The embargo has been lifted and we are permitted to announce that Best Lawyers® has selected Donna M.D. Thomas and Jim Astrachan, once again, for its 2023 Edition of The Best Lawyers in America®. Continue reading
“…no plagiarist can excuse the wrong by showing how much of his work he did not pirate.” These words were written by Judge Learned Hand in 1936. His point was that a taking of someone else’s expression will not be excused merely because it is insubstantial in quantity when held up for comparison to the infringing work. Continue reading
A client recently had the good fortune to reduce its financial exposure for copyright infringement from $3 million to a little over $75,000. Still, $75,000 is a lot of money to pay for unauthorized reproduction of twenty photos that belonged to someone else. But on the down side, in addition to statutory damages of up to $150,000 per photo, there also was the possibility of an award of attorney’s fees, and because the facts as known pointed to the conclusion that this client was aware that the photos were not its to borrow, it was quite likely a jury would have found the infringement to be willful and would, and could, have awarded $150,000 per photograph. Continue reading
The Lanham Act imposes on a trademark’s owner the requirement that the mark be used lawfully in commerce. If it is not, the USPTO should refuse to register it, and if registered the registration should be canceled. As well, unlawful use of a trademark in commerce has been applied as an affirmative defense to infringement in the case of registered marks, and there is no basis to distinguish, for this purpose, registered and unregistered marks. It’s just that the tested cases have been with registered marks.
Federal courts are prone to apply licensee estoppel to prevent a trademark licensee from challenging its prior licensor’s rights in the mark. If, of course, a licensee can establish that the prior licensor has no rights in the mark-at-issue, that licensor will not be able to enforce its rights in the mark. Those circumstances will often arise when the prior licensor sues it prior licensee because the latter continues to use the mark following expiration of the license.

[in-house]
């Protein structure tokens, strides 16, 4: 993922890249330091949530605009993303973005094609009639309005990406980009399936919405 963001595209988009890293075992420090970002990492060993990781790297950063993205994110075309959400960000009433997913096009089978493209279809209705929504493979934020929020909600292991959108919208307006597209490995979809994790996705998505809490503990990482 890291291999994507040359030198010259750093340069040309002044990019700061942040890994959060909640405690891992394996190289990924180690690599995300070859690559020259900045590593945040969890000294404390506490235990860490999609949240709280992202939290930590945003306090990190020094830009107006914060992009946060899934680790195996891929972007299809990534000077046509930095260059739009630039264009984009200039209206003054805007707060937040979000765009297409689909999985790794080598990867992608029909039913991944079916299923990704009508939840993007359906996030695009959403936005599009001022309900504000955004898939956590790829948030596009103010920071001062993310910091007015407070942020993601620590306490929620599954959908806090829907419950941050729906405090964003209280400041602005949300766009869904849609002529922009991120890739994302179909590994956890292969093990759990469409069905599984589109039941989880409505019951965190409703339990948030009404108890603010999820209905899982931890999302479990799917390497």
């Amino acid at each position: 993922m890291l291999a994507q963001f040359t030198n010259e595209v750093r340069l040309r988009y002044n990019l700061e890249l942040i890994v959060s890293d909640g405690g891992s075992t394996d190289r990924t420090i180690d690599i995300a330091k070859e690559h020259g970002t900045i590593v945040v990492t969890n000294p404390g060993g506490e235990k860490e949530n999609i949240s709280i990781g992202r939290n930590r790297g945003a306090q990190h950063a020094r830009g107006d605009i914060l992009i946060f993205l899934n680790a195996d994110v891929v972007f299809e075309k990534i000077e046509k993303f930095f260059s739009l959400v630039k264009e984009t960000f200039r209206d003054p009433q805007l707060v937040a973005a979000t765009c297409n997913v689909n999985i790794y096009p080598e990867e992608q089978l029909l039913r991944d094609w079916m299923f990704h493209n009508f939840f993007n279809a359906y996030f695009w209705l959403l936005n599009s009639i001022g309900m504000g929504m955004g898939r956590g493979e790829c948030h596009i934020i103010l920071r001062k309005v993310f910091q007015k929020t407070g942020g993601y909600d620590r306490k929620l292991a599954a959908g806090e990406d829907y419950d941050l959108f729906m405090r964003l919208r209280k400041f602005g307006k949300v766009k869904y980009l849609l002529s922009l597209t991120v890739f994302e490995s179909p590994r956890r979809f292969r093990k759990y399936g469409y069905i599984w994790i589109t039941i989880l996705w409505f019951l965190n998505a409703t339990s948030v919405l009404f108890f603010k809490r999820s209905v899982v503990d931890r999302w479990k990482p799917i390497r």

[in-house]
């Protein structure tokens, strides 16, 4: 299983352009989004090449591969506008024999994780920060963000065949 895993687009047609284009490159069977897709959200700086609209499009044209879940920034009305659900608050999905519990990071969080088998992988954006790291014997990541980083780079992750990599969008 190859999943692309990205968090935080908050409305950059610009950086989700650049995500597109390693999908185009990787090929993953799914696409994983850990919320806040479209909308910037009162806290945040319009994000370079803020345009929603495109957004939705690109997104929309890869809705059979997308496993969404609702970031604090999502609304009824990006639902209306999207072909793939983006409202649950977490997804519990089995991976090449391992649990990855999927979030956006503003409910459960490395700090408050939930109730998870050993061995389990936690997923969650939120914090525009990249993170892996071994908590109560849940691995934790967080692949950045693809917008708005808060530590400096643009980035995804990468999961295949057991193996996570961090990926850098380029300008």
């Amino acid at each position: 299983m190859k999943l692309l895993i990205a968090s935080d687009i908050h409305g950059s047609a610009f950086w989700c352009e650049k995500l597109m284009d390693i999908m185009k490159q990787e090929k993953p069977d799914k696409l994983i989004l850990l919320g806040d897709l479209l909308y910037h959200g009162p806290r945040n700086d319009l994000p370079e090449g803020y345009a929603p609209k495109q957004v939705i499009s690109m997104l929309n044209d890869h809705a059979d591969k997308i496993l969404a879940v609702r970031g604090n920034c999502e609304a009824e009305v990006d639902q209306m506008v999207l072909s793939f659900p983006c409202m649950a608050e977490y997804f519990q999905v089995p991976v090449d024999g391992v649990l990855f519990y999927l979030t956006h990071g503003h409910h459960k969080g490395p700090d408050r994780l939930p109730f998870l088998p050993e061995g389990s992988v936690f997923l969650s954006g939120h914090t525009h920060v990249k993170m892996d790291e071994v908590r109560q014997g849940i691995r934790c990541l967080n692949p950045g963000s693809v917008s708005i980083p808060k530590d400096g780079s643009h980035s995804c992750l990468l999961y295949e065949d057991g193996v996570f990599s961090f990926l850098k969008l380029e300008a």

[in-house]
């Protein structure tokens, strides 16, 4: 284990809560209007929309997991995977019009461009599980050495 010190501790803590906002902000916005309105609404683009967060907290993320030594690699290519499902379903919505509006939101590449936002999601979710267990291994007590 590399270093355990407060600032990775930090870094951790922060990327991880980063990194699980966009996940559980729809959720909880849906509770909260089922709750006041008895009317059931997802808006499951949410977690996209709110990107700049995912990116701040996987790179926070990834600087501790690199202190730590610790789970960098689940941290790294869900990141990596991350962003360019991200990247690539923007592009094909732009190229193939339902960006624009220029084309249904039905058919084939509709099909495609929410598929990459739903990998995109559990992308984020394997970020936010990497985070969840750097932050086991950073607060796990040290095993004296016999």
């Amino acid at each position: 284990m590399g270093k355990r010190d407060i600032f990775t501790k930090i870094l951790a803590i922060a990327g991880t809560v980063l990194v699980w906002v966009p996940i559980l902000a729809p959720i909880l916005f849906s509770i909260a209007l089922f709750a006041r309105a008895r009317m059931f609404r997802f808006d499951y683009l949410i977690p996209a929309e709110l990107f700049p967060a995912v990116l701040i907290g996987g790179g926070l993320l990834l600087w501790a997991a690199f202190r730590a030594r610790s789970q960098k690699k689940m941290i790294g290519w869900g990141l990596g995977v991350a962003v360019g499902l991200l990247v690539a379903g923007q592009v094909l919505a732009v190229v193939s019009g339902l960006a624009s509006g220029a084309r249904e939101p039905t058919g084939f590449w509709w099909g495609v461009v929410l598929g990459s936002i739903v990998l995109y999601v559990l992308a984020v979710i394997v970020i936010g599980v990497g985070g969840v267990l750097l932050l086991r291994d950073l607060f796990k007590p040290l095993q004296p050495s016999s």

The Daily Record’s Leading Women awards honor women who are 40 years of age or younger for the accomplishments they have made so far in their careers. Winners were selected for the honor based on their professional experience, community involvement, and commitment to inspiring change.
A partner at Goodell DeVries, Kaitlin Corey represents a wide range of clients in intellectual property law and litigation and tax law. Her practice spans everything from trademark litigation to multi-million dollar business transactions and tax controversy work. She speaks regularly on copyright and trademark law and is an adjunct professor at the University of Baltimore School of Law, where she co-teaches Trademarks and Unfair Competition Law with Jim Astrachan. She is immediate Past Chair of the Intellectual Property Section of the Maryland State Bar Association.
Kaitlin also serves as General Counsel for the Annapolis Police Foundation and as a Dean of the Lawyers’ Campaign for CollegeBound.
Goodell DeVries partner and intellectual property lawyer Jim Astrachan has been appointed to two leadership roles this month. He was named President of the Baltimore City Bar Foundation and will serve a one-year term.
Jim was also appointed Chair of the Bar Association of Baltimore City’s Professional Ethics Committee, a role in which he will serve until May 2023.
Jim represents clients in intellectual property law and litigation, mediation, and business, regulatory, and transactional matters. He is a Life Fellow of the Baltimore City Bar Foundation, the Maryland Bar Foundation, and the American Bar Foundation. He has been an adjunct professor since 1979, teaching IP courses at the University of Maryland and University of Baltimore Schools of Law and University of Baltimore Graduate School of Communications Design, and taxation subjects at Loyola’s Sellinger School of Business.